Summary: Jesus uses changed people to change people
Little Books with a Big Message
Changed People Change People
Pastor Pat Damiani
August 26, 2018
Sarah, the church gossip and self-appointed arbiter of the church's morals, kept sticking her nose into other people's business. Several church members were unappreciative of her activities, but feared her enough to maintain their silence.
She made a mistake, however, when she accused George, a new member, of being an alcoholic after she saw his pickup truck parked in front of the town's only bar one afternoon. She commented to George and others that everyone seeing it there would know what he was doing.
George, a man of few words, stared at her for a moment and just walked away. He didn't explain, defend, or deny. He said nothing. Later that evening, George quietly parked his pickup in front of Sarah's house.
And left it there all night.
While that story is intended to address the dangers of gossip, which is not the main issue we’ll be addressing this morning, it also reminds us of the importance of appearances, which is more relevant to the main message that we’ll be thinking about this morning.
For the most part, the world does not judge the church based on our creeds, but rather on our conduct. They aren’t nearly as influenced by what we say as they are by what we do. In fact, I would go so far as to say that most people ultimately make their decision about whether the Bible is really true, and powerful and life-changing, which I think all of us would claim that it is, by observing whether or not it actually changes our lives.
That is the main idea we’re going to find as we study Titus chapter 2 together this morning.
We are now in the next to last week of our current series, titled “Little Books with a Big Message”. The book of Titus is the 8th and final little book that we’ve studied over the past several months and hopefully you still have it bookmarked from last week so that you can find it easily.
Before I read chapter 2, I want to point out that this chapter is so full of great practical teaching that I can’t possibly cover it all in one message. So I’m considering coming back to this book, and particularly this chapter, some time next year to cover all that I won’t be able to address this morning.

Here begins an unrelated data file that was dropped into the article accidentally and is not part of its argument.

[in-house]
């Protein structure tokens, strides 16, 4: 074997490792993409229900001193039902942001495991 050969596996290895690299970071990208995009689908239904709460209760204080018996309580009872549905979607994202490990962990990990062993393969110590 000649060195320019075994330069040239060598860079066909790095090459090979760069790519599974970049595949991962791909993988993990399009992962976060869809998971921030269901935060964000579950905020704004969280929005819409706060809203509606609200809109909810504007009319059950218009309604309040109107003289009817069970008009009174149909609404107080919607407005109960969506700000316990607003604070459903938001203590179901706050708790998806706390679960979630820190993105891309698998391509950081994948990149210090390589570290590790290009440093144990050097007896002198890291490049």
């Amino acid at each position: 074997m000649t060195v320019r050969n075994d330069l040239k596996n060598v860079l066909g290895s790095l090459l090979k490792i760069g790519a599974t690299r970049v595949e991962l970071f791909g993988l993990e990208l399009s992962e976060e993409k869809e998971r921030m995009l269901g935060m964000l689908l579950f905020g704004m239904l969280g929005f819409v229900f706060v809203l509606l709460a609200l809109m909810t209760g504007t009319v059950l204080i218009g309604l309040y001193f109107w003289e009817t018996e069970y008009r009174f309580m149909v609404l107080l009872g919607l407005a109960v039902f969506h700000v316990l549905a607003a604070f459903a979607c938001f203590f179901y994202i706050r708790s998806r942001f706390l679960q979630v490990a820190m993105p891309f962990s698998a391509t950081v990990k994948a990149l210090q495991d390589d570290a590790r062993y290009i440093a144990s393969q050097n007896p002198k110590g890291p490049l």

Here in chapter 2, we find that Paul addresses both the why and the what. He covers both the purpose of living in the manner he is going to describe as well as the practices that are to be a part of our lifestyle. So because I believe we almost always need to know the why before the what, that is where I am going to focus my attention this morning.
So as you follow along as I read chapter 2, I am going to encourage you to see if you can pick out the why. I’ll give you a clue. There are three places in this passage where Paul is going to focus on the why.
[Read Titus 2:1-15]
Paul begins and ends the chapter with the same command. Although the command in verse 1 and verse 15 consists of the same underlying Greek word, for some reason the ESV uses two different English words – “teach” in verse 1 and “declare” in verse 15. This is one of the places where the KJV actually translates both verbs more accurately and consistently with the command to “speak” those things that are consistent with sound doctrine in verse 1 and to “speak” these things in verse 15. So the idea is that Titus is to be constantly speaking to the people about all that is sandwiched in between those two commands.
And between those two bookends, we find some very practical instruction about how to live in a way that accords with sound doctrine. But as I said earlier, we’re going to focus on the why and not the what this morning. And here is why that it is important that our lives are lived in a way that is consistent with sound doctrine:
Jesus uses changed people
to change people
We live in a world where people are largely focused on self and the church has not been immune from that influence. And so the usual focus when we talk about holy living tends to be about how that is going to benefit me. But as Paul writes to Titus, he is not nearly as concerned about the effect of holy living on those who are already disciples of Jesus, as he is about the impact it will have on those who are outside the body.
It is a given that living my life in a way that is consistent with sound doctrine is going to result in blessing and joy in my life. But as Paul points out here, the world largely judges the validity of the Bible based on our lives and not just on our lips. People outside the church are watching us to see if our faith in Jesus is really life changing or if we are merely paying lip service to it.